Macau casinos reported gaming revenue falling nearly 90% in February after local authorities ordered a two-week shutdown of operations due to the coronavirus.
Figures released Sunday by Macau’s Gaming Inspection and Coordination Bureau (DICJ) reported that local casinos had generated revenue of just MOP3.1b (US$386.6m) in February, a drop of 87.8% from the same month last year, the largest monthly decline on record. For the first two months of 2020, gaming revenue is down by nearly half to MOP24.9b.
The special administration of China ordered its casinos to shut their doors for 15 days starting February 4 as the COVID-19 outbreak continued spreading out of its ground zero in Hebei province. China restricted the number of individual visit scheme (IVS) permits and tour groups to Macau, while Macau’s government mulled shutting its borders entirely to limit its potential exposure to COVID-19.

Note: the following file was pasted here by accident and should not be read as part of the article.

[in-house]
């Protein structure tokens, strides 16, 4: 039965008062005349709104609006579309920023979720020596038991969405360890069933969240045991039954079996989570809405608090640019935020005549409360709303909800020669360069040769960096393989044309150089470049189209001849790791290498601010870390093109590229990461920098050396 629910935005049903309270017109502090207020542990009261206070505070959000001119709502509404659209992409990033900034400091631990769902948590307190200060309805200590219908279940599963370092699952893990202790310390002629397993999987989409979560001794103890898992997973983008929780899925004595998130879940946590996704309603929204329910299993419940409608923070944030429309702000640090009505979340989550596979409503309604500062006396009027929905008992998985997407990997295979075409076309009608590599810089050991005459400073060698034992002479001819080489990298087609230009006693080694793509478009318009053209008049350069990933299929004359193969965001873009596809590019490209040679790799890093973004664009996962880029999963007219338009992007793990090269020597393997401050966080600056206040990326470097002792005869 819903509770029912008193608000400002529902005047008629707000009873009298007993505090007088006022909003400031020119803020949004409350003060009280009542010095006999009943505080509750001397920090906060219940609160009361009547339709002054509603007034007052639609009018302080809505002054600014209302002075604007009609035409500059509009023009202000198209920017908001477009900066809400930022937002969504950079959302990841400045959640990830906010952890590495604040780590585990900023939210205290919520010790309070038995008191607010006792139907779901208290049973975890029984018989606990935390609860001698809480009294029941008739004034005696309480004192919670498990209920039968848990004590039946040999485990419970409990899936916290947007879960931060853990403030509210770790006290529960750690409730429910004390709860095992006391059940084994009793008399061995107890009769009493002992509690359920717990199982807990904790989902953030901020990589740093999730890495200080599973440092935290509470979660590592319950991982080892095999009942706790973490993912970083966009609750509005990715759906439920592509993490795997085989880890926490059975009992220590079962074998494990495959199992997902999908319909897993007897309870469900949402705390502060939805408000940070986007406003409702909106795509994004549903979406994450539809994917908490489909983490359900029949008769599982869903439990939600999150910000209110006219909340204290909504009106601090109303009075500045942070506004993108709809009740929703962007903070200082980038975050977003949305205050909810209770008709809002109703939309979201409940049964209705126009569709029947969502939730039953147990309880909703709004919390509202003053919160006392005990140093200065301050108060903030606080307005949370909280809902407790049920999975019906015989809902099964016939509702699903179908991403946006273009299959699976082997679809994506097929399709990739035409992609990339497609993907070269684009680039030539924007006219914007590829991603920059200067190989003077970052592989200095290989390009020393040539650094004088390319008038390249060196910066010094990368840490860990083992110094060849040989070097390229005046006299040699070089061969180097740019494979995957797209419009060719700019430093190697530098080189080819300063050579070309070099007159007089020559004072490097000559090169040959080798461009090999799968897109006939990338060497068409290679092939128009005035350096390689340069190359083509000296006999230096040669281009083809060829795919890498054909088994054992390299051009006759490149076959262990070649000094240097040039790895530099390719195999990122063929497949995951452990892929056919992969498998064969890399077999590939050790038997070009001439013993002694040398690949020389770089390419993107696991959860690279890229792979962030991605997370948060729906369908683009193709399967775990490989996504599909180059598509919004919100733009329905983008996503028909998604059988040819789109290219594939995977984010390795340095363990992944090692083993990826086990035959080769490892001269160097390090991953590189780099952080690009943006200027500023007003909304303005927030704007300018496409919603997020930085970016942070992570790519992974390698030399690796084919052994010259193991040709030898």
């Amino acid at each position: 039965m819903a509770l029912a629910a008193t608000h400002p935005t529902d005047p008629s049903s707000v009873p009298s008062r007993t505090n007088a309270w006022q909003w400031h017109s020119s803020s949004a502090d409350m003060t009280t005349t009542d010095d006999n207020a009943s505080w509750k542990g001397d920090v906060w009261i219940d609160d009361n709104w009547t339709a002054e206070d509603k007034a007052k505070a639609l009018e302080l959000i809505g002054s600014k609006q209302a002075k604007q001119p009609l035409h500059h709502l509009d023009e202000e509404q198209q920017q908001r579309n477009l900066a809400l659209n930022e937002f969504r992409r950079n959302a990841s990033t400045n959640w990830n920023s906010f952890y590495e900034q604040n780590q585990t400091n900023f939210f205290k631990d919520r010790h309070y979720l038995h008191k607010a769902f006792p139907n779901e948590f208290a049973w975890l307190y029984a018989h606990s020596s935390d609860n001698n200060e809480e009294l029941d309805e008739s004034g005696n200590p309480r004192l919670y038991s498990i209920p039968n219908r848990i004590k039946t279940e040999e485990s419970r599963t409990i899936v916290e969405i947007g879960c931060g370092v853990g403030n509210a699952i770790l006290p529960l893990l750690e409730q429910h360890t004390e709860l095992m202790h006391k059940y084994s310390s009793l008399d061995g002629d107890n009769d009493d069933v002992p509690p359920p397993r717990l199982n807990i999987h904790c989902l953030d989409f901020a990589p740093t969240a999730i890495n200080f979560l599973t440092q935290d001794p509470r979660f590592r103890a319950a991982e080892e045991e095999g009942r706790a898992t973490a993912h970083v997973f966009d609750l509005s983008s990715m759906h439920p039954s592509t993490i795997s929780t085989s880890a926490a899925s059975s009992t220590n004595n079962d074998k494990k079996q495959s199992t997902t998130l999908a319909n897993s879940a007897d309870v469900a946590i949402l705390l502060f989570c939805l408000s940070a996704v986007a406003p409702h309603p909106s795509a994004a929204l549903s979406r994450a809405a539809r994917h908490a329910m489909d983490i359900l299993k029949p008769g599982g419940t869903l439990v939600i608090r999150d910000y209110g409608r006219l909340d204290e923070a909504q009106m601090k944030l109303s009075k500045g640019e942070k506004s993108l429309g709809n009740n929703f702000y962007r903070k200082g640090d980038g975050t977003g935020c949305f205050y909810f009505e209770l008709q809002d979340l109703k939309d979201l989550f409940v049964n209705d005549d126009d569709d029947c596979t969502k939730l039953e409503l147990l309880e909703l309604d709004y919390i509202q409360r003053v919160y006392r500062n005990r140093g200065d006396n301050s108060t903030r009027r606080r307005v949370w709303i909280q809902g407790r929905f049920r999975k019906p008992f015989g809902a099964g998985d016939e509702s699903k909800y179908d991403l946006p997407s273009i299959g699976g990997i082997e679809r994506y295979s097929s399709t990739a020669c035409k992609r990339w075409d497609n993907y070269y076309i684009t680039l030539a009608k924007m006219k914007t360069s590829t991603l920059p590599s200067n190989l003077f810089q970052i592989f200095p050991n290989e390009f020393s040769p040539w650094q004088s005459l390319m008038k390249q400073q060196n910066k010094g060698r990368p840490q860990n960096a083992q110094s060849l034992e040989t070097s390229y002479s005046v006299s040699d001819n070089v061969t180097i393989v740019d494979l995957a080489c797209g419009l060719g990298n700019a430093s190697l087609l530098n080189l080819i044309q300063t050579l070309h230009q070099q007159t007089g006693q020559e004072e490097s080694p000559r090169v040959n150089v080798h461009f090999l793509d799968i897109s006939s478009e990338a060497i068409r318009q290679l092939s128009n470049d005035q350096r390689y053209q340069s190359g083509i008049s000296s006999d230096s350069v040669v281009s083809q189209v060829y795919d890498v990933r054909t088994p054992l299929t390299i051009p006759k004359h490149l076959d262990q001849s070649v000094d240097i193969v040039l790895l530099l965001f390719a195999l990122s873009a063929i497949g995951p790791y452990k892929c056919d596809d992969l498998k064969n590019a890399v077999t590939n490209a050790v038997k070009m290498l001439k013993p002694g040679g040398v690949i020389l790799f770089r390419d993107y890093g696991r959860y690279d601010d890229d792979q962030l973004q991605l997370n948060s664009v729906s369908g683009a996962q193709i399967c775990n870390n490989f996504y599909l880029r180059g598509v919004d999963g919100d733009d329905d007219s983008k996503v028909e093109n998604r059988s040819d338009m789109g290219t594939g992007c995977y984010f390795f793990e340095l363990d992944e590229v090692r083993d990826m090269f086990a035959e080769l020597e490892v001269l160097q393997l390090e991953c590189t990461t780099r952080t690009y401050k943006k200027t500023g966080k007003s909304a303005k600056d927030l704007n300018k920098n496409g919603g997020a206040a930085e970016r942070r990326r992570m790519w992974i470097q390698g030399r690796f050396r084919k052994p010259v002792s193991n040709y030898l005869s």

Following the conclusion of that shutdown period, Macau casinos began phased re-openings and the DICJ said Friday that only two casinos – Casino Taipa at the Regency Art Hotel and the Casino Macau Jockey Club in the Macau Roosevelt Hotel – had yet to resume operations.
Operators were allowed to open only if they agreed to follow certain restrictions aimed at limiting further spread of the virus, including maintaining empty seats between players at gaming tables and electronic gaming machines, not allowing ‘standing’ bets and requiring all guests and staff to wear face masks until March 22.
Macau’s January revenue fell 11.3% year-on-year after China’s travel restrictions began taking effect in the final 10 days of the month. The disruption over the past two months robbed casinos of their annual windfall from the Lunar New Year holiday.
Casino operators took a major financial hit from February’s shutdown, with many operators citing daily expenses of $2.5m – $3m, primarily from the costs of paying staff. With the COVID-19 crisis far from over and other Asia-Pacific countries affected by the virus restricting their own citizens’ ability to travel, the long-term impact on operators’ bottom lines remains anyone’s guess.